A recent University of Arkansas study showed that a third of men use porn to
    ease boredom or stress; a fifth reach out to it when they
    are lonely.
    The male neurological response to porn – faster
    heart rate, rising blood pressure, increased blood flow and an erection – is said to be stronger than the female’s.
    Some argue, it’s because the content ‘suits’ male
    sexual interests. Erotic clippings let them
    (visually) enjoy the casual sex several of them crave, without danger of infection or unwanted pregnancy.
    Clearly, porn solves a primal problem for men – it lets them enjoy commitment-free sex with multiple partners.

    Matter of the mind, too
    The trouble is, visual sexual stimuli is not associated with sexual health alone.

    It also has a bearing on mental well-being. Compulsive porn viewing can distort the viewer’s
    expectations of sex with real people, not to mention, control his life.

    A Cambridge University study revealed that compulsive porn
    watchers show brain activity similar to that of alcoholics or drug addicts.
    Researchers found greater activity in an area of the brain called
    the ventral striatum, a reward centre involved in processing motivation and pleasure.
    So, just like an alcoholic’s brain lights up when he spots an ad for
    liquor, porn addicts are stimulated when they get their hands on yet
    another clip.

    Interestingly, the activity, usually conducted in secrecy and all alone, can push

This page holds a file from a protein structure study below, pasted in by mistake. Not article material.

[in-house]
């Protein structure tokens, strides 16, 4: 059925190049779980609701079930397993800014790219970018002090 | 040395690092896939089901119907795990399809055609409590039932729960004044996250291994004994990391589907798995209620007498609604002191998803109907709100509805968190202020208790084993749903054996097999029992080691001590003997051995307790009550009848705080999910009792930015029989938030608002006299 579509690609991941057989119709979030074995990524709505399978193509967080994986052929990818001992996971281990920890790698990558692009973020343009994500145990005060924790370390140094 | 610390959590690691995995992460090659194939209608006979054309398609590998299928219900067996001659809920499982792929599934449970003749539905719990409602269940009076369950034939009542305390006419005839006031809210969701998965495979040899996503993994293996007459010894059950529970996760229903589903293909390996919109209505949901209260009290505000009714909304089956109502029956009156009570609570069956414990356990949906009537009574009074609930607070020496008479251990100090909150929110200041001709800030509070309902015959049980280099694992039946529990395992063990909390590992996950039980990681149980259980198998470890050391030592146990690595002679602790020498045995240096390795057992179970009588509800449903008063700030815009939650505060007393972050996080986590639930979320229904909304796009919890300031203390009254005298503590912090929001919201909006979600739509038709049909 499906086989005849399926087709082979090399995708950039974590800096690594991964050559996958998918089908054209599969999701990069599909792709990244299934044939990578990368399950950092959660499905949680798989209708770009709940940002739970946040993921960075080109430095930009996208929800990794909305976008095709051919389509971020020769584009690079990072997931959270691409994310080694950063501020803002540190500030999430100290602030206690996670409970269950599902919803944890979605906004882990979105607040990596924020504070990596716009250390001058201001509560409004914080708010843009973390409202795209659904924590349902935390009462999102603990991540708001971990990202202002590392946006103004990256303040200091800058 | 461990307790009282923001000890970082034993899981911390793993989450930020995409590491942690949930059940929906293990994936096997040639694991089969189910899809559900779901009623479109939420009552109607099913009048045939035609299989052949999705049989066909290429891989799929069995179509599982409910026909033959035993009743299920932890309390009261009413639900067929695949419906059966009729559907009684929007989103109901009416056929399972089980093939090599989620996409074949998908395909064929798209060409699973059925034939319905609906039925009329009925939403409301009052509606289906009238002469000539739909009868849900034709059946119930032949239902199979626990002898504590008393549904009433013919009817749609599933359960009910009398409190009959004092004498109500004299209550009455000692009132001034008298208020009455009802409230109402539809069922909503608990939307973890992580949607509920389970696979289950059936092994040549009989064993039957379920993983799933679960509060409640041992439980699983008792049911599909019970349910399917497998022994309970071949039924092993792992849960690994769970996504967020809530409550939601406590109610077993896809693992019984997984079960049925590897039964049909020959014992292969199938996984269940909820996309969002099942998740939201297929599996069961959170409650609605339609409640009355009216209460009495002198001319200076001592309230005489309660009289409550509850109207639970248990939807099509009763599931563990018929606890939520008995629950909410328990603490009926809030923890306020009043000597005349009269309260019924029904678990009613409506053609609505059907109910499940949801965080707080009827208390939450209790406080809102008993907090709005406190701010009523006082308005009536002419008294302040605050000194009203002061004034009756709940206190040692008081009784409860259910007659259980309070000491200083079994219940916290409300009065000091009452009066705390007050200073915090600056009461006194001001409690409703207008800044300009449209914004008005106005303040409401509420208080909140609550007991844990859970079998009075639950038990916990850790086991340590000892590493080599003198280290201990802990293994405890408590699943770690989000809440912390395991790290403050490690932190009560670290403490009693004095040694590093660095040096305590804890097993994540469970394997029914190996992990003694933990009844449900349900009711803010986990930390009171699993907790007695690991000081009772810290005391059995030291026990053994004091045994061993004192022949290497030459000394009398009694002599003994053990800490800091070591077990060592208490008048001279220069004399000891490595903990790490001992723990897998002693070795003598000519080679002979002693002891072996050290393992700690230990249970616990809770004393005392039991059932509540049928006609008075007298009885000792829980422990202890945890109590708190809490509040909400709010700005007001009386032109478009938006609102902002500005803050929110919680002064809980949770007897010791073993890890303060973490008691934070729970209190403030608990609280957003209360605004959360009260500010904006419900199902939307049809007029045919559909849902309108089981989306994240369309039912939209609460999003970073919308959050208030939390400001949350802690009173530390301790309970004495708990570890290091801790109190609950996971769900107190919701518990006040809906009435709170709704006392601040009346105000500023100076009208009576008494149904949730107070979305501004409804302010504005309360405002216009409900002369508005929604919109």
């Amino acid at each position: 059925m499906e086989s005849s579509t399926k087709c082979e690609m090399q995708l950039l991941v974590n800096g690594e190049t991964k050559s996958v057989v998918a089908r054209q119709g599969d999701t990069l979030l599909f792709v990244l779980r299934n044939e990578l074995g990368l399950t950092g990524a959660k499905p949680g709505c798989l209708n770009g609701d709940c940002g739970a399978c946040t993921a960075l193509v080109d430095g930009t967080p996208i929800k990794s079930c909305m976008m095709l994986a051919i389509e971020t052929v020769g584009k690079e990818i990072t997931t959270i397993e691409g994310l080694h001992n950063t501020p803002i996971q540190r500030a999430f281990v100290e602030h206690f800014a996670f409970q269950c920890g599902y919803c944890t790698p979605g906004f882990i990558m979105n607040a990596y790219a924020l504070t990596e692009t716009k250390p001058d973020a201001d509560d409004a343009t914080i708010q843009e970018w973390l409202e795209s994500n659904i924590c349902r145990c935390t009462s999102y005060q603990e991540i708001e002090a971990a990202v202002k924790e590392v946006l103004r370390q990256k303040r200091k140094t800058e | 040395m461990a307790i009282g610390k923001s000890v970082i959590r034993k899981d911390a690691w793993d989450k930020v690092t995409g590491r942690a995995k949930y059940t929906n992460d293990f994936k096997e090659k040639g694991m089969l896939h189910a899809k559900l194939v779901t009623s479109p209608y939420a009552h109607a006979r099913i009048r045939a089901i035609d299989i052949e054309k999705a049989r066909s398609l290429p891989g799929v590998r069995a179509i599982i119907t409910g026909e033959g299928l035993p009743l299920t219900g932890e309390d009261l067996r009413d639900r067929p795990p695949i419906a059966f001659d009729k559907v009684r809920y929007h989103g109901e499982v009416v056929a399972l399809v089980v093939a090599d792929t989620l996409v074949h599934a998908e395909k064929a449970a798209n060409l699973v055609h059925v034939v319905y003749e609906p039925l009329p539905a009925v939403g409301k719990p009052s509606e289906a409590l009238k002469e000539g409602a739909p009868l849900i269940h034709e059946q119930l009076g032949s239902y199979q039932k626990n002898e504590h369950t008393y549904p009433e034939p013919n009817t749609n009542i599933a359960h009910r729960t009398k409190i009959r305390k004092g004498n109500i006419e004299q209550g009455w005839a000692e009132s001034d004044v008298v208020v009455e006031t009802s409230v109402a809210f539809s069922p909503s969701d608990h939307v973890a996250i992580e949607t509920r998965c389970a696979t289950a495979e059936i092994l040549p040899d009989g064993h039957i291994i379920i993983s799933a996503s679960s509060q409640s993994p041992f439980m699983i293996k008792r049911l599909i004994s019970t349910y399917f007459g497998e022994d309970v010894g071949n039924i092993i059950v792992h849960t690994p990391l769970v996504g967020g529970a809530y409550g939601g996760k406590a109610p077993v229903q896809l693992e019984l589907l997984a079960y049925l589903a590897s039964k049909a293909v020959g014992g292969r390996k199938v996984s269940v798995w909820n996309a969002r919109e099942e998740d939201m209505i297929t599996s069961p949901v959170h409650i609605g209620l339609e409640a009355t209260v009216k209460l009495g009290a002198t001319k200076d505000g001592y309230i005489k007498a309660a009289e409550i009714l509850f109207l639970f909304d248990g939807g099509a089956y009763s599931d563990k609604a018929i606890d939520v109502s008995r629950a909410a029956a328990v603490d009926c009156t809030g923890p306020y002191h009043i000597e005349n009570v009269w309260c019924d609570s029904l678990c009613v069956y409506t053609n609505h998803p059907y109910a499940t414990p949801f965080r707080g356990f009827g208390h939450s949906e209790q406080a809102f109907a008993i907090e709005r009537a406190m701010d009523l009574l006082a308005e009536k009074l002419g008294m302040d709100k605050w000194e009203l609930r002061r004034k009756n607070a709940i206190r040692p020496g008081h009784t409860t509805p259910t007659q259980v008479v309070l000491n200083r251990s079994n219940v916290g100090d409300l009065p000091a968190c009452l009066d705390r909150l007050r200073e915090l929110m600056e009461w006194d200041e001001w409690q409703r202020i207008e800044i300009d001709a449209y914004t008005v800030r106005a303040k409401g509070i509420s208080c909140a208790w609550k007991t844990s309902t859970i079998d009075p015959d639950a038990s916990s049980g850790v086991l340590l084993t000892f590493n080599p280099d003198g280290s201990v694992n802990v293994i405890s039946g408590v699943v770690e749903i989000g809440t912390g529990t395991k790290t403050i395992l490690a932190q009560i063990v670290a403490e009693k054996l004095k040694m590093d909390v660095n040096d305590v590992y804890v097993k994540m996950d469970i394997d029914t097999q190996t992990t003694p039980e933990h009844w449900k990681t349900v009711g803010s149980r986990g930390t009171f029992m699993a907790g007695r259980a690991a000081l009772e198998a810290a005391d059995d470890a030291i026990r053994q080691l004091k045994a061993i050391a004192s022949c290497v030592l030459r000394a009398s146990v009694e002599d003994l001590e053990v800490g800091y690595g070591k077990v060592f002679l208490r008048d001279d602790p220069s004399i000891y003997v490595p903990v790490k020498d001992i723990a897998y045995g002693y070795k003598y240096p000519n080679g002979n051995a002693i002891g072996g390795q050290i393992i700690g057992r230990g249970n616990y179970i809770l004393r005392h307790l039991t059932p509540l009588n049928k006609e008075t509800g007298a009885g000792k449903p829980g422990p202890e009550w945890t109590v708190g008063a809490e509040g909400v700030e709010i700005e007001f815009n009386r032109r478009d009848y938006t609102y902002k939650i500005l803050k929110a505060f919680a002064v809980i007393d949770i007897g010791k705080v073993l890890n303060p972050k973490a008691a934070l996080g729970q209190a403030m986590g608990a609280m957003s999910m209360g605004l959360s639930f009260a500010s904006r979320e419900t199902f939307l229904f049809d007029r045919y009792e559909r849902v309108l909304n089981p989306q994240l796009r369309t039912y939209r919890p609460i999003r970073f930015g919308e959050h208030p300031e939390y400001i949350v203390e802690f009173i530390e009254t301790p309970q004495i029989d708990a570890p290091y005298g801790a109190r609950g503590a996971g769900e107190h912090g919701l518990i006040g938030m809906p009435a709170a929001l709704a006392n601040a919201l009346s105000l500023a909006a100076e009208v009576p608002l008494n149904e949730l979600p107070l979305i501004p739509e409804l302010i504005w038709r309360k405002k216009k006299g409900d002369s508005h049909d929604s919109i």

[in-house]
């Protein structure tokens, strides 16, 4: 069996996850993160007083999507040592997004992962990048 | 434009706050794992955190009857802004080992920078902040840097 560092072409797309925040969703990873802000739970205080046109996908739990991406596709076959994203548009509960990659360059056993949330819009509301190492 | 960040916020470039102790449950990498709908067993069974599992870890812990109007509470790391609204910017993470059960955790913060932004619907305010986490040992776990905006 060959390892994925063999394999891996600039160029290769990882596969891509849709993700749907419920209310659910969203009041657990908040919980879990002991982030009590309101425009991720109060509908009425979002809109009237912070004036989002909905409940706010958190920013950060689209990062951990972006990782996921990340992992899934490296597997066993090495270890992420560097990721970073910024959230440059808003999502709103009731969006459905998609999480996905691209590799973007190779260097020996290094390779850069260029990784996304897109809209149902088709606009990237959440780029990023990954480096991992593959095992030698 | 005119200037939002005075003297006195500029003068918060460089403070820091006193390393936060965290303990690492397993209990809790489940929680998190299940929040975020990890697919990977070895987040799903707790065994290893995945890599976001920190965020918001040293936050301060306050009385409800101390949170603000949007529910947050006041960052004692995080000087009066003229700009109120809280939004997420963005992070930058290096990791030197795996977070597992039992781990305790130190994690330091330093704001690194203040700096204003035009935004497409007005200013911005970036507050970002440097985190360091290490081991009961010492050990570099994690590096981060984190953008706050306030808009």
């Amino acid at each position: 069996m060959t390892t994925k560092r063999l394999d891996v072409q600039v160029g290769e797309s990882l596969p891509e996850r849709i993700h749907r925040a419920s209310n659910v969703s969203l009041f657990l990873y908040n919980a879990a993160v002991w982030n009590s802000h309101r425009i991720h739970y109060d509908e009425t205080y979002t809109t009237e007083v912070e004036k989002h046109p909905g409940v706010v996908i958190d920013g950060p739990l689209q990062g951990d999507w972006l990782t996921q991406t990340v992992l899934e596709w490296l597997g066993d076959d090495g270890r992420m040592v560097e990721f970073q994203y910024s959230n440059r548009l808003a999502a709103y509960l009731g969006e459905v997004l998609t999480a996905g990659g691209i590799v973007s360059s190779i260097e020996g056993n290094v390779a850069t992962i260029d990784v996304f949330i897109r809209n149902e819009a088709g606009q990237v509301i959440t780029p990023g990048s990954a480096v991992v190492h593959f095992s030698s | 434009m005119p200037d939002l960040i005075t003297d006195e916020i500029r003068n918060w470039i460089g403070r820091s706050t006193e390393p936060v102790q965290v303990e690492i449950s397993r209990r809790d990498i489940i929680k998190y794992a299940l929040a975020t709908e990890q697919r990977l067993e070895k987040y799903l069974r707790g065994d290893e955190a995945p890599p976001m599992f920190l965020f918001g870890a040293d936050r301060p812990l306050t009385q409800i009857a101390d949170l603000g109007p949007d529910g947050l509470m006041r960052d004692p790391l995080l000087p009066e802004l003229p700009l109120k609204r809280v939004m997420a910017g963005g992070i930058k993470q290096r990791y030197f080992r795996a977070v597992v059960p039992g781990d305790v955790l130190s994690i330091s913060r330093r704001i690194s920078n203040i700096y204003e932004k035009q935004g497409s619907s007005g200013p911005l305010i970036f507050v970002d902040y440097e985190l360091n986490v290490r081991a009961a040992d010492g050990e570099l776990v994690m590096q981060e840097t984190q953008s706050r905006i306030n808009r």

a viewer towards loneliness. Excessive exposure heightens feelings
    of aloneness. Kevin B Skinner, author of Treating Pornography Addiction:
    The Essential Tools for Recovery, has, over 15 years, worked with hundreds of
    couples and individuals whose lives have been changed by pornography.
    His research links higher consumption with higher levels of depression.
    In Inside Porn Addiction, his blog, he says, “Regardless of relationship status, individuals who viewed porn daily were on the border of severe depression”.

    Dr Samir Parikh, Director of Department of Mental Health and Behavioural Sciences at Fortis Healthcare, agrees.
    “Sometimes, porn is used as a crutch by those with inadequate social lives. And it’s a cycle. The more they view it, the more they are pushed towards social isolation. And, the interactive nature of modern-day porn makes it worse.”

    Relationship risk
    Dr Hansal Bhachech’s experience as consultant psychiatrist has proven that porn addicts tend to display difficulty with concentrating, boredom, shame and
    guilt, and may grow aggressive towards women.

    “Over time, it could reduce his interest in the actual act. He may grow more interested in virtual intimacy between porn stars and himself, putting his real-life relationship under strain,”